How Could It Be That Earnings (& Expected Bonuses) Are So Strong at Goldman Sachs?
publication date: Jun 24, 2009
During the financial crisis of 2008, we heard over and over again from various pundits (especially those predicting the end of the U.S. as we know it) about phony profits from many companies, especially in the financial services industry, and how corporate profits would never see such heights again. By extension, these same folks argued, stocks would not rally back anytime soon. We were told that we were entering a new Great Depression and that the U.S. government would go bankrupt while the economy would go into a decade long tailspin like Japan did in the 1990s.
Well, who woulda thunk that in June of 2009, we'd see the headline "Goldman to Make Record Bonus Payout," which was the June 21, 2009 headline in the U.K.-based Guardian newspaper. Now, the folks who hate the financial services industry will jump all over this and claim that Goldman, which received capital injections from the federal government is misusing taxpayer money and padding their own bonus payouts. But, let's first read the key points from the Guardian article:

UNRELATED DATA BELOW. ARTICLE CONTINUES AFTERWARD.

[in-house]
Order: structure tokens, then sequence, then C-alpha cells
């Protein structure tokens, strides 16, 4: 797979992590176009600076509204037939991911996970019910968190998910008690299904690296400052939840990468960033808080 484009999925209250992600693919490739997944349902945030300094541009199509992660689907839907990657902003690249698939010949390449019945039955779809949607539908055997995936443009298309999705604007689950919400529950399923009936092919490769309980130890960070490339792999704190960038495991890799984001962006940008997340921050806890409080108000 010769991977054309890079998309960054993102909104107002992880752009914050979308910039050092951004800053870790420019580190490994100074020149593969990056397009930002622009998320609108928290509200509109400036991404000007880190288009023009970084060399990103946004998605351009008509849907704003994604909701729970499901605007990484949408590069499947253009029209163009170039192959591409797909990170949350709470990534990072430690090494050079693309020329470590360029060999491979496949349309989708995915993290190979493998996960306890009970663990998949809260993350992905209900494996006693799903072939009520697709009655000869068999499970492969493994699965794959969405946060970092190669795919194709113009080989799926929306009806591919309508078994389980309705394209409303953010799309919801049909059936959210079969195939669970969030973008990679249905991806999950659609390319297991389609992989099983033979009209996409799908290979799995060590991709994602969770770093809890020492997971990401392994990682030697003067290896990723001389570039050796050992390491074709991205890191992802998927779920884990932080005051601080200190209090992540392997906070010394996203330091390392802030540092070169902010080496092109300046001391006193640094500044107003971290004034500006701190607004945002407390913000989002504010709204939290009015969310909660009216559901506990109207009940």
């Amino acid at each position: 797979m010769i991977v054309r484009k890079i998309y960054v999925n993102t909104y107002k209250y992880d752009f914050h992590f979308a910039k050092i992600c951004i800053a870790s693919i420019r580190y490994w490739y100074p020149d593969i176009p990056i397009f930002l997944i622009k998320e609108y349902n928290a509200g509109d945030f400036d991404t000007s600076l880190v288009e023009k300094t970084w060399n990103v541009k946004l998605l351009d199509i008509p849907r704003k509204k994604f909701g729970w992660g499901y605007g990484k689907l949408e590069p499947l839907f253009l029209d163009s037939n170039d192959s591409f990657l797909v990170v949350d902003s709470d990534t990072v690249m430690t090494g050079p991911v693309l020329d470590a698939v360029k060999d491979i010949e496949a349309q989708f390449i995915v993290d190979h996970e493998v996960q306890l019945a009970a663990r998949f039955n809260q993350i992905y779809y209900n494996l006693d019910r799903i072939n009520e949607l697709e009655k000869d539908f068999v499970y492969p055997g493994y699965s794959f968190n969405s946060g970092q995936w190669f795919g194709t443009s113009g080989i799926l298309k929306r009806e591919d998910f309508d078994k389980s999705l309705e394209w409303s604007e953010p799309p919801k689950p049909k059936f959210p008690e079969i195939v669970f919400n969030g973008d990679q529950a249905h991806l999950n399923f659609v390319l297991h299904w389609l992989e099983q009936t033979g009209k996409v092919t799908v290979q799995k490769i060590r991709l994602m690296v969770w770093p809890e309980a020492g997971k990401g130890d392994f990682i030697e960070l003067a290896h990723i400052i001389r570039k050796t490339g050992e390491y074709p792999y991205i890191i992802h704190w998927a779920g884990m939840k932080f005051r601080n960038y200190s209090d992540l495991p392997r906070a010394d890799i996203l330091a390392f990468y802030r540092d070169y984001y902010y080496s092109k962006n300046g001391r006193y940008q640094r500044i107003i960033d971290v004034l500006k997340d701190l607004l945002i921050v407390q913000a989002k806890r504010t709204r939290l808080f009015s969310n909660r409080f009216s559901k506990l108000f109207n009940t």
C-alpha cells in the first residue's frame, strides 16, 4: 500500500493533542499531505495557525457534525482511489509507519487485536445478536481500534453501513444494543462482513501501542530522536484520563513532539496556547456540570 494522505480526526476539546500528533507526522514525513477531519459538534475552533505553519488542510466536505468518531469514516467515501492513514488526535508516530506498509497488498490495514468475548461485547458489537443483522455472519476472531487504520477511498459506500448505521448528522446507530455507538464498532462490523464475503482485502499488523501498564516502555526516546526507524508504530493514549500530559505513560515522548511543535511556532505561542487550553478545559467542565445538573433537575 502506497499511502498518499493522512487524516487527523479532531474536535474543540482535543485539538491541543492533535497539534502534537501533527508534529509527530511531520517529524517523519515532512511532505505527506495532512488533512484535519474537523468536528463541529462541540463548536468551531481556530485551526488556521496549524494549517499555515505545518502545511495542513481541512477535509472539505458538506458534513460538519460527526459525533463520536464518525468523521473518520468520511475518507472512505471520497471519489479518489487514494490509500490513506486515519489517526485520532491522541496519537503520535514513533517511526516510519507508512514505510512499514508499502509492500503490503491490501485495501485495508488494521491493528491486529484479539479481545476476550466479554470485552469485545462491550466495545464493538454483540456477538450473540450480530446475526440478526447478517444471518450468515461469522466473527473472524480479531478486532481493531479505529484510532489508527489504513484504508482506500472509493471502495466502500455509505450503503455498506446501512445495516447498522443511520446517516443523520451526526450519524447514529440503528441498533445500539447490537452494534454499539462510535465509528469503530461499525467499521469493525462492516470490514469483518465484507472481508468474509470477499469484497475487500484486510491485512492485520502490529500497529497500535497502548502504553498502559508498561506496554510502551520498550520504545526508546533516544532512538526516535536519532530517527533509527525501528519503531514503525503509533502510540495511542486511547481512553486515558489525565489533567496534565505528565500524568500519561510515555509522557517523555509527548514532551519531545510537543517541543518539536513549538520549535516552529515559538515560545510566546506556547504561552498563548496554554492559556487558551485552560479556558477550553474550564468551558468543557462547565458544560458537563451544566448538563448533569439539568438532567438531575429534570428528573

"Staff at Goldman Sachs staff can look forward to the biggest bonus payouts in the firm's 140-year history after a spectacular first half of the year...A lack of competition and a surge in revenues from trading foreign currency, bonds and fixed-income products has sent profits at Goldman Sachs soaring, according to insiders at the firm. Staff in London were briefed last week on the banking and securities company's prospects and told they could look forward to bumper bonuses if, as predicted, it completed its most profitable year ever. Figures next month detailing the firm's second-quarter earnings are expected to show a further jump in profits. Warren Buffett, who bought $5bn of the company's shares in January, has already made a $1bn gain on his investment."
Warren Buffett is one smart man and clearly he knew what he was doing when he invested a lot of his firm's money in Goldman Sachs, a premier investment bank, during the financial crisis. Also, it's worth pointing to the naysayers who make knee-jerk accusations about corporations misusing government money that Goldman Sachs received $10 billion in government loans and has repaid 100 percent of that along with $425 million in interest.
As further evidence of the rebound in business and earnings at Goldman, check out the ten-year stock chart below. The stock has more than tripled in value from its lows late last year.